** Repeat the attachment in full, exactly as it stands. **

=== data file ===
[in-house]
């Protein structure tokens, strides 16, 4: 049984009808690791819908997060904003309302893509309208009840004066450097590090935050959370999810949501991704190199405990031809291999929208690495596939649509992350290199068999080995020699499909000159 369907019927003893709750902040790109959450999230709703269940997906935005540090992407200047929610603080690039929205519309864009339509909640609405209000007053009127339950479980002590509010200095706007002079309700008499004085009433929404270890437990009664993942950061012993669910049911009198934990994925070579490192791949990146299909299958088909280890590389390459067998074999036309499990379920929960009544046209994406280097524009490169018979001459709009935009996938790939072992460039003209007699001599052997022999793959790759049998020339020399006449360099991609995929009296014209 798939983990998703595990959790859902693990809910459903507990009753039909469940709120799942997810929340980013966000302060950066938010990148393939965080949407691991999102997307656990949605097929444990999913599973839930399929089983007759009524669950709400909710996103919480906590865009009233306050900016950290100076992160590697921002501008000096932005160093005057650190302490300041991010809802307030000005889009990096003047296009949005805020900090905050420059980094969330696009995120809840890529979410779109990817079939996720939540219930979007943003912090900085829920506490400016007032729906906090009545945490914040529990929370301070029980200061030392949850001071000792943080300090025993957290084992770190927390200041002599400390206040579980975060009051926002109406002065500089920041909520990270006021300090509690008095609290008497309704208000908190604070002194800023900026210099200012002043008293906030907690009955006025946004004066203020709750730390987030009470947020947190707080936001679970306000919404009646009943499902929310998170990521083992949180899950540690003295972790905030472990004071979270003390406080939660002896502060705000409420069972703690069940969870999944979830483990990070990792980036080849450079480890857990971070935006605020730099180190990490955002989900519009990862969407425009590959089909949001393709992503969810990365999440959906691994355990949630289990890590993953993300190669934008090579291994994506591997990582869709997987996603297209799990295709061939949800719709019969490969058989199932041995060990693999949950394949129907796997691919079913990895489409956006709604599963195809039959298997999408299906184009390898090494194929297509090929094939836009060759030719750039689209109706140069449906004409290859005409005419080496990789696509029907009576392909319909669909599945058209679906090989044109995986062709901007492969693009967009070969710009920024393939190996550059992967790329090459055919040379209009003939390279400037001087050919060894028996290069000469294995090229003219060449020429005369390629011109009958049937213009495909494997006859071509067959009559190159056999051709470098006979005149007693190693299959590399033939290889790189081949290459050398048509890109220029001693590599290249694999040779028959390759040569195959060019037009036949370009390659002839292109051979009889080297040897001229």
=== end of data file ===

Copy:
[in-house]
């Protein structure tokens, strides 16, 4: 049984009808690791819908997060904003309302893509309208009840004066450097590090935050959370999810949501991704190199405990031809291999929208690495596939649509992350290199068999080995020699499909000159 369907019927003893709750902040790109959450999230709703269940997906935005540090992407200047929610603080690039929205519309864009339509909640609405209000007053009127339950479980002590509010200095706007002079309700008499004085009433929404270890437990009664993942950061012993669910049911009198934990994925070579490192791949990146299909299958088909280890590389390459067998074999036309499990379920929960009544046209994406280097524009490169018979001459709009935009996938790939072992460039003209007699001599052997022999793959790759049998020339020399006449360099991609995929009296014209 798939983990998703595990959790859902693990809910459903507990009753039909469940709120799942997810929340980013966000302060950066938010990148393939965080949407691991999102997307656990949605097929444990999913599973839930399929089983007759009524669950709400909710996103919480906590865009009233306050900016950290100076992160590697921002501008000096932005160093005057650190302490300041991010809802307030000005889009990096003047296009949005805020900090905050420059980094969330696009995120809840890529979410779109990817079939996720939540219930979007943003912090900085829920506490400016007032729906906090009545945490914040529990929370301070029980200061030392949850001071000792943080300090025993957290084992770190927390200041002599400390206040579980975060009051926002109406002065500089920041909520990270006021300090509690008095609290008497309704208000908190604070002194800023900026210099200012002043008293906030907690009955006025946004004066203020709750730390987030009470947020947190707080936001679970306000919404009646009943499902929310998170990521083992949180899950540690003295972790905030472990004071979270003390406080939660002896502060705000409420069972703690069940969870999944979830483990990070990792980036080849450079480890857990971070935006605020730099180190990490955002989900519009990862969407425009590959089909949001393709992503969810990365999440959906691994355990949630289990890590993953993300190669934008090579291994994506591997990582869709997987996603297209799990295709061939949800719709019969490969058989199932041995060990693999949950394949129907796997691919079913990895489409956006709604599963195809039959298997999408299906184009390898090494194929297509090929094939836009060759030719750039689209109706140069449906004409290859005409005419080496990789696509029907009576392909319909669909599945058209679906090989044109995986062709901007492969693009967009070969710009920024393939190996550059992967790329090459055919040379209009003939390279400037001087050919060894028996290069000469294995090229003219060449020429005369390629011109009958049937213009495909494997006859071509067959009559190159056999051709470098006979005149007693190693299959590399033939290889790189081949290459050398048509890109220029001693590599290249694999040779028959390759040569195959060019037009036949370009390659002839292109051979009889080297040897001229």